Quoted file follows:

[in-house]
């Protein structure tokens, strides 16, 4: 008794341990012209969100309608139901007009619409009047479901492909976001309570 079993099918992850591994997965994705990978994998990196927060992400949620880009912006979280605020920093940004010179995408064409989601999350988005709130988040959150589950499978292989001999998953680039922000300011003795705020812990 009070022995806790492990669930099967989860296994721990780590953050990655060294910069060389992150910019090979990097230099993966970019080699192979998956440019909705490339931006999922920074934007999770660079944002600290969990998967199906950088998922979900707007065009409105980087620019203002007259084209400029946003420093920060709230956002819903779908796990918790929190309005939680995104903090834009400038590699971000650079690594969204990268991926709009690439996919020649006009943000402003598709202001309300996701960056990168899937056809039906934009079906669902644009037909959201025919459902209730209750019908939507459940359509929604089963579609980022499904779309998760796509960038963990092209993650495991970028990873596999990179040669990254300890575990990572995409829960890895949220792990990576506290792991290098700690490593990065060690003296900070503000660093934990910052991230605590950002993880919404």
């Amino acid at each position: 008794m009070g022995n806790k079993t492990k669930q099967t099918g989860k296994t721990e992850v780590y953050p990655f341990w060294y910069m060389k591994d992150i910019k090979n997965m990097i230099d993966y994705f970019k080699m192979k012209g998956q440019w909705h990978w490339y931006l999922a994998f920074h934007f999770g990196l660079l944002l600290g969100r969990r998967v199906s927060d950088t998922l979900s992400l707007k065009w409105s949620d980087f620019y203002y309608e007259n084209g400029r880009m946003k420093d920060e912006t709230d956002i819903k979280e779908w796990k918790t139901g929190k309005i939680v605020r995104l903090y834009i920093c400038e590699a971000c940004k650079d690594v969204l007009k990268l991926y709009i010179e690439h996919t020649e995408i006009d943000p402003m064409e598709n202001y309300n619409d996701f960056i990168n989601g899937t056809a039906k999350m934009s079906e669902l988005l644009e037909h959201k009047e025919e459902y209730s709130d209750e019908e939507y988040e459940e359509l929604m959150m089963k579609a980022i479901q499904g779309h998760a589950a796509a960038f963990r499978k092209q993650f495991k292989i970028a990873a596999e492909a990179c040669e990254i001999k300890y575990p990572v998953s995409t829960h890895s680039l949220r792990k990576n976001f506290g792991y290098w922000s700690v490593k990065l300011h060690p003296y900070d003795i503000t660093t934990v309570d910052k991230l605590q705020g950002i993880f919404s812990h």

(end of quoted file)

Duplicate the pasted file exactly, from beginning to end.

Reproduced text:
[in-house]
């Protein structure tokens, strides 16, 4: 008794341990012209969100309608139901007009619409009047479901492909976001309570 079993099918992850591994997965994705990978994998990196927060992400949620880009912006979280605020920093940004010179995408064409989601999350988005709130988040959150589950499978292989001999998953680039922000300011003795705020812990 009070022995806790492990669930099967989860296994721990780590953050990655060294910069060389992150910019090979990097230099993966970019080699192979998956440019909705490339931006999922920074934007999770660079944002600290969990998967199906950088998922979900707007065009409105980087620019203002007259084209400029946003420093920060709230956002819903779908796990918790929190309005939680995104903090834009400038590699971000650079690594969204990268991926709009690439996919020649006009943000402003598709202001309300996701960056990168899937056809039906934009079906669902644009037909959201025919459902209730209750019908939507459940359509929604089963579609980022499904779309998760796509960038963990092209993650495991970028990873596999990179040669990254300890575990990572995409829960890895949220792990990576506290792991290098700690490593990065060690003296900070503000660093934990910052991230605590950002993880919404």
């Amino acid at each position: 008794m009070g022995n806790k079993t492990k669930q099967t099918g989860k296994t721990e992850v780590y953050p990655f341990w060294y910069m060389k591994d992150i910019k090979n997965m990097i230099d993966y994705f970019k080699m192979k012209g998956q440019w909705h990978w490339y931006l999922a994998f920074h934007f999770g990196l660079l944002l600290g969100r969990r998967v199906s927060d950088t998922l979900s992400l707007k065009w409105s949620d980087f620019y203002y309608e007259n084209g400029r880009m946003k420093d920060e912006t709230d956002i819903k979280e779908w796990k918790t139901g929190k309005i939680v605020r995104l903090y834009i920093c400038e590699a971000c940004k650079d690594v969204l007009k990268l991926y709009i010179e690439h996919t020649e995408i006009d943000p402003m064409e598709n202001y309300n619409d996701f960056i990168n989601g899937t056809a039906k999350m934009s079906e669902l988005l644009e037909h959201k009047e025919e459902y209730s709130d209750e019908e939507y988040e459940e359509l929604m959150m089963k579609a980022i479901q499904g779309h998760a589950a796509a960038f963990r499978k092209q993650f495991k292989i970028a990873a596999e492909a990179c040669e990254i001999k300890y575990p990572v998953s995409t829960h890895s680039l949220r792990k990576n976001f506290g792991y290098w922000s700690v490593k990065l300011h060690p003296y900070d003795i503000t660093t934990v309570d910052k991230l605590q705020g950002i993880f919404s812990h």